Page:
Mahalos! I thought I was da only one dat felt like da keiki - or situation - was treated like "pawns".

    Okay, dat being said, Braddah, you been coaching 15 years?! Wat you started wen you was 12?

    You funny.... 12, I was a player coach at 7 - get it straight! :lol: But yeah, right outta high school and at least half dat time coached two teams... in da same season too not including winter leagues as well... geez, I've been coaching a lot huh?


  36. HNL2LAS:

    To think that our world has come to this...... that there is a pledge not to cheat... WWD? What the heck happened to morals and ethics boiyee...I agree that parents and coaches should be taking this pledge and doing it publicly like the kids are/have to! Parents still get the shirts or jackets too right?? hehe....Parents and even the coaches have to set good examples right? 'n BL it looks like you set a great example as a coach, YAY! Good for you for having some morals, and a backbone too huh? I will say there are many people who should not have kids!!!!


  37. anklebiters:

    You've seen those decals on the back windows of SUV/vans where they have the dad/mom/kids/pets displayed....have a patch with the mom/dad with a red circle and a diagonal line through it.

    House league youth sports should be all about fun and fundamentals. Once you start participating in the older-aged travel teams, all bets are off. The 'W' is elevated above the 'fun' - since the goal is to be number 1 - than how much time a player is given on the field. Most programs will tell you right up front during tryouts that equal playing time does not exist.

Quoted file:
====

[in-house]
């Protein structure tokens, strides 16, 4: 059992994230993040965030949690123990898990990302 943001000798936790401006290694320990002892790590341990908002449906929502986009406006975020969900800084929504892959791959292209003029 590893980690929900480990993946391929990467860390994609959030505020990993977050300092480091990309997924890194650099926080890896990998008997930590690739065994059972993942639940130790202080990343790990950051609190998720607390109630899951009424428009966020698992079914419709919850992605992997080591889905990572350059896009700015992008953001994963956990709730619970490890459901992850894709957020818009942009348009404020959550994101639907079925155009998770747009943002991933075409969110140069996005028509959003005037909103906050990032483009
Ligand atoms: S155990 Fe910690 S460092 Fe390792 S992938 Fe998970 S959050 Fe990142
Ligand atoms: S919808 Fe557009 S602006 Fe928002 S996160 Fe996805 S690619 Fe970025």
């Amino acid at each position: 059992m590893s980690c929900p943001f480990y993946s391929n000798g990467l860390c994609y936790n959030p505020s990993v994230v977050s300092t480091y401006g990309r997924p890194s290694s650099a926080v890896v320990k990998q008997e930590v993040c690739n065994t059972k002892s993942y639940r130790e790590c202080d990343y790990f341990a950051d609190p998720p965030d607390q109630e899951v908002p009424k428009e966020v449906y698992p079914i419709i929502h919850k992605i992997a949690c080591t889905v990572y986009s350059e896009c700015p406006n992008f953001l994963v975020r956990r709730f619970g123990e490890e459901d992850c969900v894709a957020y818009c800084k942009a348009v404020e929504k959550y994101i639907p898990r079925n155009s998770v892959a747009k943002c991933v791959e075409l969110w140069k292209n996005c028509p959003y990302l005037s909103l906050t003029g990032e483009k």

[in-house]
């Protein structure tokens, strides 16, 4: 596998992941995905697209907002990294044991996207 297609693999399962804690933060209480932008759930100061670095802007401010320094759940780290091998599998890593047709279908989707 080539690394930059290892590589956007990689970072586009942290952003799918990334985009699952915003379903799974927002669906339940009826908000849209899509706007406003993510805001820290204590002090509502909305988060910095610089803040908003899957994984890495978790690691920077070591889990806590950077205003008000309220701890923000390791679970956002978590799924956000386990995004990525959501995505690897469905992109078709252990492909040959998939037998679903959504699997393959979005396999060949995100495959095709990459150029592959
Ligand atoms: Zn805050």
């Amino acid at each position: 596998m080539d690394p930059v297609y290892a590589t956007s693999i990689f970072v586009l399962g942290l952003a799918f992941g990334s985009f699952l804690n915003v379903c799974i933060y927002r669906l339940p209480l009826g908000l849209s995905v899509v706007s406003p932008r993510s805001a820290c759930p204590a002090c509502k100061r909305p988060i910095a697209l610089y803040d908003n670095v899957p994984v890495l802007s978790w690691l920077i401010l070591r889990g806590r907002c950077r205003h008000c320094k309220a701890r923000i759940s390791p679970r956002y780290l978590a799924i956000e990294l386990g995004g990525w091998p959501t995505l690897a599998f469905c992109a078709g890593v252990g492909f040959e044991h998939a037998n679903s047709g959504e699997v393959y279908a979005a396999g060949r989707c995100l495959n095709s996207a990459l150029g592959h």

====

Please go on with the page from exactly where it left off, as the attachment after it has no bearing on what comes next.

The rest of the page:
Inline hockey's roster is 8 plus a goalie, 2 four-player shifts. On power plays you have your best 4 offensive players out there, penalty kills - your best 3 defense. Most games, the minutes played is not far apart between players. Crunch time, you want your 4 best out there...no different than in any other sport. Win and you move on...lose and ultimately, you're headed home....I think the ride home is more painful for the parents than it is for the kids sometimes....been there, done that :roll: . Nothing worse that being 3 and out, and you still have a couple of more days to kill in the hotel before your plane leaves for home.

    Parent behavior is no different at this level, in fact it may be a bit more tense since the stakes are higher. But you also meet some of the nicest parents and kids, and develop a friendship with them as you always see them at tournaments. Most kids just want to play competitively against/with some of the best players in the state/nation. Bragging rights :-)


  38. Tankobu:

    Braddah Lance, you one real coaching fanatic! Takes patience and love of the game and kids - I no can do dat kine. Good for you!!